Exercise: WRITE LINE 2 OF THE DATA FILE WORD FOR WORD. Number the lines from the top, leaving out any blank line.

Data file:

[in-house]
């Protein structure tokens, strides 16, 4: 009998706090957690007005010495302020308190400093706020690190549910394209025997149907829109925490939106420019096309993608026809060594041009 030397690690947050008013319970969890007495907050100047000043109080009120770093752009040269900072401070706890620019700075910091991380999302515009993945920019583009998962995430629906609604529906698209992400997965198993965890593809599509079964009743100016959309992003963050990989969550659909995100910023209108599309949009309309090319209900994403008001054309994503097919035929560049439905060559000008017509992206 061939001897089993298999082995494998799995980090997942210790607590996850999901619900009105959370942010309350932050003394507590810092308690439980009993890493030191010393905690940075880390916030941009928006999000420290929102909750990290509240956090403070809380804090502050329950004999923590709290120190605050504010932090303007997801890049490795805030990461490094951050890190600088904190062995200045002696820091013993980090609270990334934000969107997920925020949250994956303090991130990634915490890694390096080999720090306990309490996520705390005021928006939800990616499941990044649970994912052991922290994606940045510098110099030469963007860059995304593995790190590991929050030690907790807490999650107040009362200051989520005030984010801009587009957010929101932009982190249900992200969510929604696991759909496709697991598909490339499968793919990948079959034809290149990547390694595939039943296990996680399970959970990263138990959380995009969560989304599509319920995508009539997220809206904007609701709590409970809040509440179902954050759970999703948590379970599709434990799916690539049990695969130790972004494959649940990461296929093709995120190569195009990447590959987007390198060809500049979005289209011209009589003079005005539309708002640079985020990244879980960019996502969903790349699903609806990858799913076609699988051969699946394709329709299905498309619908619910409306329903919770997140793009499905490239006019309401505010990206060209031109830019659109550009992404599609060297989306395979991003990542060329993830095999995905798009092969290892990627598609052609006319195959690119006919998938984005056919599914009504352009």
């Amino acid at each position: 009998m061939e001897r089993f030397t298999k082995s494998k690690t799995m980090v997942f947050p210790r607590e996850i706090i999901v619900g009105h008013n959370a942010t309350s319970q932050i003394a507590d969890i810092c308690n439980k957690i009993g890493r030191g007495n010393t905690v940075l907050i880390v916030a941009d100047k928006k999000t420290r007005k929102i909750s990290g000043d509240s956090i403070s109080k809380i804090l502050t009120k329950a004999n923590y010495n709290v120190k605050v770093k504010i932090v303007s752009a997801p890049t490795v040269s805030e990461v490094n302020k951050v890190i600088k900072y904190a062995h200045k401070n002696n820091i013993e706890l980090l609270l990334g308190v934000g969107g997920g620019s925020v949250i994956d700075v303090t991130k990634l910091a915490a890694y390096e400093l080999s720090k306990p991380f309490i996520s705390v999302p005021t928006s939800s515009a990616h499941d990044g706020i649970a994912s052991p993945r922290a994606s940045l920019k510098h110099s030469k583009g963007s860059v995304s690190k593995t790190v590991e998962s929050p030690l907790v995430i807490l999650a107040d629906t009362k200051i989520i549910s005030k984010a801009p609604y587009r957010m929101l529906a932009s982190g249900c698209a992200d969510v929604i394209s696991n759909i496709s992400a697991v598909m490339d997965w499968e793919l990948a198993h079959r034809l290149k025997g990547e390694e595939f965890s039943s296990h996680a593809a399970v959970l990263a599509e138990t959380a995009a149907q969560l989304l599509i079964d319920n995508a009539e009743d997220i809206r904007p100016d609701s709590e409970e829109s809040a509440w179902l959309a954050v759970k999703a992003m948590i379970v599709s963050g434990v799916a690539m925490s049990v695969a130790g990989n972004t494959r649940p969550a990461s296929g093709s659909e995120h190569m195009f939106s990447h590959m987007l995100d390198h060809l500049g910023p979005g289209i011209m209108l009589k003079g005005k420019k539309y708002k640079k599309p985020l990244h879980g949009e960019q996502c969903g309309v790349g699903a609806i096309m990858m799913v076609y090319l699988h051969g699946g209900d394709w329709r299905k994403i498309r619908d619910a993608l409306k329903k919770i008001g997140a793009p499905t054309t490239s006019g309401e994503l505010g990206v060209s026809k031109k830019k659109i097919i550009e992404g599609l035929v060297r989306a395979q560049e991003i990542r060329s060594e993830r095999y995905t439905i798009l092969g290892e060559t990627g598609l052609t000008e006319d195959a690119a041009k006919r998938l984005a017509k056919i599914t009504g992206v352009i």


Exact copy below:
């Protein structure tokens, strides 16, 4: 009998706090957690007005010495302020308190400093706020690190549910394209025997149907829109925490939106420019096309993608026809060594041009 030397690690947050008013319970969890007495907050100047000043109080009120770093752009040269900072401070706890620019700075910091991380999302515009993945920019583009998962995430629906609604529906698209992400997965198993965890593809599509079964009743100016959309992003963050990989969550659909995100910023209108599309949009309309090319209900994403008001054309994503097919035929560049439905060559000008017509992206 061939001897089993298999082995494998799995980090997942210790607590996850999901619900009105959370942010309350932050003394507590810092308690439980009993890493030191010393905690940075880390916030941009928006999000420290929102909750990290509240956090403070809380804090502050329950004999923590709290120190605050504010932090303007997801890049490795805030990461490094951050890190600088904190062995200045002696820091013993980090609270990334934000969107997920925020949250994956303090991130990634915490890694390096080999720090306990309490996520705390005021928006939800990616499941990044649970994912052991922290994606940045510098110099030469963007860059995304593995790190590991929050030690907790807490999650107040009362200051989520005030984010801009587009957010929101932009982190249900992200969510929604696991759909496709697991598909490339499968793919990948079959034809290149990547390694595939039943296990996680399970959970990263138990959380995009969560989304599509319920995508009539997220809206904007609701709590409970809040509440179902954050759970999703948590379970599709434990799916690539049990695969130790972004494959649940990461296929093709995120190569195009990447590959987007390198060809500049979005289209011209009589003079005005539309708002640079985020990244879980960019996502969903790349699903609806990858799913076609699988051969699946394709329709299905498309619908619910409306329903919770997140793009499905490239006019309401505010990206060209031109830019659109550009992404599609060297989306395979991003990542060329993830095999995905798009092969290892990627598609052609006319195959690119006919998938984005056919599914009504352009």